“Cravings are normal, especially for those who are dieting or attempting to restrict particular foods. They are nothing to feel guilty or concerned about.
Having a craving doesn’t mean you’re hungry. One difference between food cravings and hunger is that food cravings tend to be highly specific, involving intense desires for specific foods, while hunger produces a more general desire to eat almost any food that is available. Chocolate, ice cream, cookies, bread, and salty snacks are commonly craved foods. If only ice cream will do, it’s a craving, not hunger.
Common cravings are generally not indicative of specific nutritional needs, but are better explained by various psychological theories.3 Your body doesn’t need the food you crave. It is only that your brain desires it.
Cravings don’t last forever. You don’t need to give in to a craving, and you don’t need to completely eliminate it. All you really need to do is outlast it. Outlasting a craving doesn’t have to be difficult. You just need the right tools.”
Ways to Overcome Cravings:
“Focus Your Thoughts on Something Else
A craving is generally prompted by the sight or smell of a favorite food, or by an unpleasant emotion that brings on thoughts of a comfort food. When you continue to think of the craved food, you keep the craving alive. Your thoughts usually involve visual images — if you are craving doughnuts, you probably have an image of a doughnut in your mind. Now here’s the key to calming the craving: the part of your mind that holds visual images can hold only one image at a time. If you deliberately imagine something else, the new image will displace the image of the craved food, and your craving will gradually diminish. Sometimes, however, your craving is so strong you are unable to think about anything else long enough for the craving to subside. Next time you have a food craving, try this. Without looking at your hand, touch an article of your clothing. Find a seam and move your fingers across it. Notice the changes in form and texture that you feel. As you do so, images of the fabric will enter your mind and displace the mental image of the food you are craving. Continue this exercise for about a minute, or until the craving is gone.
Remember What You Really Want
If you don’t really want to lose weight, you won’t have much success, no matter how much effort you put into it. You will find ways to sabotage your own efforts and keep the weight on. Perhaps you are afraid of the attention or higher social expectations that having a more attractive body might bring. Maybe you are afraid that if you lose weight, you will no longer fit in with your friends, or that you will be rejected by family members. Maybe the extra weight helps you feel safe. Maybe being thin just doesn’t seem to be worth the extra effort that will be required. If you don’t really want to have a slimmer body, this book won’t do you much good.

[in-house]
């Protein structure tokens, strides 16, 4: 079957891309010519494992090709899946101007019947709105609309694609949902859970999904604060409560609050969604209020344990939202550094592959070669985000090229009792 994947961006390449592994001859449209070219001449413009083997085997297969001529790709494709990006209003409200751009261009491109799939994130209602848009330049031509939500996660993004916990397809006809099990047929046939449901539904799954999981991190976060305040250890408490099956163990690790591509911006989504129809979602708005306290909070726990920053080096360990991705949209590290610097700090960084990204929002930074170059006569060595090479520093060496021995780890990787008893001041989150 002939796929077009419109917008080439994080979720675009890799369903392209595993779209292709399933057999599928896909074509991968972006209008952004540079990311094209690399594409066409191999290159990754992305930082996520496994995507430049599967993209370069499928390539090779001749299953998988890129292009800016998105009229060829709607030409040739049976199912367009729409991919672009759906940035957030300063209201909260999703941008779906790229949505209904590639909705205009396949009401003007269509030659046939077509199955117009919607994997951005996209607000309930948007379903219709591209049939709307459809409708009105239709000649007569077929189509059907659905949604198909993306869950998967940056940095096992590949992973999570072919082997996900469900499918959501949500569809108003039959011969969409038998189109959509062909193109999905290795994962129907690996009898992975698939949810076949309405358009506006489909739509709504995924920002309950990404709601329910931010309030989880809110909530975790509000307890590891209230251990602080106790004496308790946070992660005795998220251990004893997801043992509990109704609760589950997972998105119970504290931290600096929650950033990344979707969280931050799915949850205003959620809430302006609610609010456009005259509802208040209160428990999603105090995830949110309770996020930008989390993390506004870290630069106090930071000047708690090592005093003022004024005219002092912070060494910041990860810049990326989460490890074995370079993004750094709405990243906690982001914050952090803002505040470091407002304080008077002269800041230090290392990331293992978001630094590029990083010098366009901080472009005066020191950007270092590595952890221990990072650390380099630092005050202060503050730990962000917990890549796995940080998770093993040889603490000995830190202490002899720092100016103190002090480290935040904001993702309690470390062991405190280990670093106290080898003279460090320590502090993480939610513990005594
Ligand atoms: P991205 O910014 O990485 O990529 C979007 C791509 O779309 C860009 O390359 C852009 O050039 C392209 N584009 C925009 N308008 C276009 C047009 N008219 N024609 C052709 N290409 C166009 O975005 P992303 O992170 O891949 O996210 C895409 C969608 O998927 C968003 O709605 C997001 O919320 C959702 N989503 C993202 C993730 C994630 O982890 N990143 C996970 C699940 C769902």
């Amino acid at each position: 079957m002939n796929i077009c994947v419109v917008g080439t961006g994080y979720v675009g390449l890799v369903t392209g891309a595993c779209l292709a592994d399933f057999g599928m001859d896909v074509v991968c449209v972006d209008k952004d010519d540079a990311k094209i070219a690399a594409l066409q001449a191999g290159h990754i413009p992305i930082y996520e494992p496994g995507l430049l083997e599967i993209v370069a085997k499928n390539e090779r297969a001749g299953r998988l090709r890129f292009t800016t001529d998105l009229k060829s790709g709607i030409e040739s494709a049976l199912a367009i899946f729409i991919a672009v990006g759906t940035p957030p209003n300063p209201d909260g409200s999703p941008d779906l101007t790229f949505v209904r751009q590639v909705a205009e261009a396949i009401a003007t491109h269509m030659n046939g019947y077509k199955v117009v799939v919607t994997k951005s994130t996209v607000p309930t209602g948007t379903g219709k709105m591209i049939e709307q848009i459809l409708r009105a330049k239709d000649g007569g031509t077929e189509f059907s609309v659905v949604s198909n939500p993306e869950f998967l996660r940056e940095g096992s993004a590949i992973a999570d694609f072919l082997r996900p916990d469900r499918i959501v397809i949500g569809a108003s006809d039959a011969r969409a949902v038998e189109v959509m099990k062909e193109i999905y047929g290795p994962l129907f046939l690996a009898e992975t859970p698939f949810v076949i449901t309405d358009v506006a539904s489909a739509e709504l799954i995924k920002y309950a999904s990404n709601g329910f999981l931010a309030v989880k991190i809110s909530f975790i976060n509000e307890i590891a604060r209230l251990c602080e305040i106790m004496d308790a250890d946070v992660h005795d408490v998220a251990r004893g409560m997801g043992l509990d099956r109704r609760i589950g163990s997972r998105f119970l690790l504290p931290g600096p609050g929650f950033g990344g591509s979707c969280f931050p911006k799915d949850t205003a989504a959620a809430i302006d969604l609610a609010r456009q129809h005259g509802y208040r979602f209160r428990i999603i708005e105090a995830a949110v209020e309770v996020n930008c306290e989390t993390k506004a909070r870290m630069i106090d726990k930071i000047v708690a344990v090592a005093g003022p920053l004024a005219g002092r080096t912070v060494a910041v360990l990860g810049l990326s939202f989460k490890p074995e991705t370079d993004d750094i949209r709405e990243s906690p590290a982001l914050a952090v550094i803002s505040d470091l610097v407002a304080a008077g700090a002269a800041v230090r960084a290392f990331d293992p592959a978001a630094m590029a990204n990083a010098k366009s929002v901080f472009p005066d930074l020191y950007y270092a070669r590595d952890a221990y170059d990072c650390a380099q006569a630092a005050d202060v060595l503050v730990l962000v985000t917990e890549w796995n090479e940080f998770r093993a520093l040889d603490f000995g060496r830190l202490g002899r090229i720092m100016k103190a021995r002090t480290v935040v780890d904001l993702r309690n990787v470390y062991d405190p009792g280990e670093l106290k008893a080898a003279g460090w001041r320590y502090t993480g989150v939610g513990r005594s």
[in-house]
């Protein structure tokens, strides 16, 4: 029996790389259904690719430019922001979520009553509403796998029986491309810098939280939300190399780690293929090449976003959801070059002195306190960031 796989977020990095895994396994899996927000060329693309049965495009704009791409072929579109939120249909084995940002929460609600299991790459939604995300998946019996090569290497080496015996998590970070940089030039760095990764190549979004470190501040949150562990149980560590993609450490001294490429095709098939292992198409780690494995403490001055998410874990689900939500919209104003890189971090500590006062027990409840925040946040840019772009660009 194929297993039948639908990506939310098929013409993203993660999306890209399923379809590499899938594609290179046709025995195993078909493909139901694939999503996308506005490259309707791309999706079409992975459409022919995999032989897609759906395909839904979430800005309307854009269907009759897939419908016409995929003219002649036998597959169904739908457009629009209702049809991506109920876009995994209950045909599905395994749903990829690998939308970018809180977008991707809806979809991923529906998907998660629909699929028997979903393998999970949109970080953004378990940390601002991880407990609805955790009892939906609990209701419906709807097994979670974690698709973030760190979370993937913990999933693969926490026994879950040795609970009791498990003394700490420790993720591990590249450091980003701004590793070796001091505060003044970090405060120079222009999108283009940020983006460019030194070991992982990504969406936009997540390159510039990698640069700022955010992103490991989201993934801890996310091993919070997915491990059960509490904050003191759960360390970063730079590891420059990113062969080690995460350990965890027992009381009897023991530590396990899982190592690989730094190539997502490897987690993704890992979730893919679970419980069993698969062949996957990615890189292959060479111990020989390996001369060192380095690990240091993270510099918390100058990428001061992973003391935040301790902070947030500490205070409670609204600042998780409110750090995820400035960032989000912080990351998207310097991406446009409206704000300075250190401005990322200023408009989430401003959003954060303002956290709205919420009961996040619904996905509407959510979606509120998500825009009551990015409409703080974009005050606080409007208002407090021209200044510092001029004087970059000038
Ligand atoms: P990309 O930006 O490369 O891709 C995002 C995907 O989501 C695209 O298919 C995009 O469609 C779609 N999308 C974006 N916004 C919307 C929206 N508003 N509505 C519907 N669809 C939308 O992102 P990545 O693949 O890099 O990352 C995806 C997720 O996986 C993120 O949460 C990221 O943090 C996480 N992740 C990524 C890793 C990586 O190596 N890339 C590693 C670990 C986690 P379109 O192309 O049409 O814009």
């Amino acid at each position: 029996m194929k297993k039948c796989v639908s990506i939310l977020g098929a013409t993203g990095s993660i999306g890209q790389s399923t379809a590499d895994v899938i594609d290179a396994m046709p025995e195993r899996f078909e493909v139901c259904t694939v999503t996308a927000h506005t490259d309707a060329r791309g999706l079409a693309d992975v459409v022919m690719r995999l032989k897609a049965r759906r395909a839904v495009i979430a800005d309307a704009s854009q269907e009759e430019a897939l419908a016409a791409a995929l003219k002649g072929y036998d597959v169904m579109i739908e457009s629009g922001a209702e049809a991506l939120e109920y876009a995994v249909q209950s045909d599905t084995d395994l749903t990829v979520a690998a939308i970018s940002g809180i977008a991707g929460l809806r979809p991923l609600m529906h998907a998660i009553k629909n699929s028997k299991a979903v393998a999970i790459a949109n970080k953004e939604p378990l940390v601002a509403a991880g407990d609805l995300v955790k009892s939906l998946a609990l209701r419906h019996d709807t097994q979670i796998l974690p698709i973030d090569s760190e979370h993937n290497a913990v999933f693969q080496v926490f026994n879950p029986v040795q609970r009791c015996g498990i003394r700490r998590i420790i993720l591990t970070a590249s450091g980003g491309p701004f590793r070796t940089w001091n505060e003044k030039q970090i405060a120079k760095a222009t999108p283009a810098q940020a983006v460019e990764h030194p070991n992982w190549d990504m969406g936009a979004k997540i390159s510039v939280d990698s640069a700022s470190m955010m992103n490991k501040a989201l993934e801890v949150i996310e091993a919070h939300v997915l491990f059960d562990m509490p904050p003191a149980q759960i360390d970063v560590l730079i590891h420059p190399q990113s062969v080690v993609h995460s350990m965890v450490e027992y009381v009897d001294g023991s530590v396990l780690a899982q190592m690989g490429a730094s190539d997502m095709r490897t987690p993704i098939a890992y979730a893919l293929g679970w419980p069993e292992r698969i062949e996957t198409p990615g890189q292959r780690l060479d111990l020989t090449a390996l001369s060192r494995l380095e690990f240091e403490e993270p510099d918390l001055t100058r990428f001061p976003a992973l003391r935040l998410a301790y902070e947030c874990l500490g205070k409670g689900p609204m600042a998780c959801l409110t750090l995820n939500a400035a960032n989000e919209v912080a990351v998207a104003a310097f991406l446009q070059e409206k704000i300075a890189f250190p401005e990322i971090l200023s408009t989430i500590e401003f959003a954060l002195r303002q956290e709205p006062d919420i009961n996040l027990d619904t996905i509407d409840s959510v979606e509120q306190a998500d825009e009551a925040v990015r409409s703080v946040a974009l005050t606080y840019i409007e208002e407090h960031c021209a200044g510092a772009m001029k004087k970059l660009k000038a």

On the other hand, if you really do want to lose weight, the emotional power of this desire can help you counter your cravings. Spend a few minutes and put your specific weight loss goal, and reasons behind your goal, on paper. Write on a small card what you really want (to be a certain weight or size, for example) and why you want it. Your motives might include health, relationship, or emotional benefits, physical goals (such as a desired hiking vacation), or other reasons.
When you experience a craving, look at the card, think about what you really want and why, and ask yourself if giving in to the craving would help you get there. Give it some serious thought for at least a minute, or until the craving is gone.
You can also use this tool to head off cravings before they occur. If you know you are going to be in a situation that prompts cravings, look at your card and spend a minute or so remembering your weight loss goal and reasons, then keep those motivating thoughts in mind as you pass through the tempting situation.
See the Food in a Different Light
Advertisers often use imagery to manipulate your perception of foods and induce cravings. You turn the page of a magazine and see a picture of a chocolate-glazed doughnut bathed in soft light, over a white tablecloth, poised next to a pair of luscious red lips. You can almost taste the glistening icing. You suddenly crave doughnuts.
You can use your own mental imagery to see the doughnut in a different, less flattering light, so it no longer seems so desirable. Try this. In your imagination, replace the red lips with a pair of doughnut-devouring maggots. (I’m making this up, and so can you.) Imagine a spot of green mold on the side of the doughnut. Replace the white tablecloth with a dirty sidewalk, the doughnut surrounded by flattened, blackened pieces of discarded chewing gum. Now imagine taking a bite of it. Taste the bitter mold. Keep this up for about a minute, or until the craving is gone.”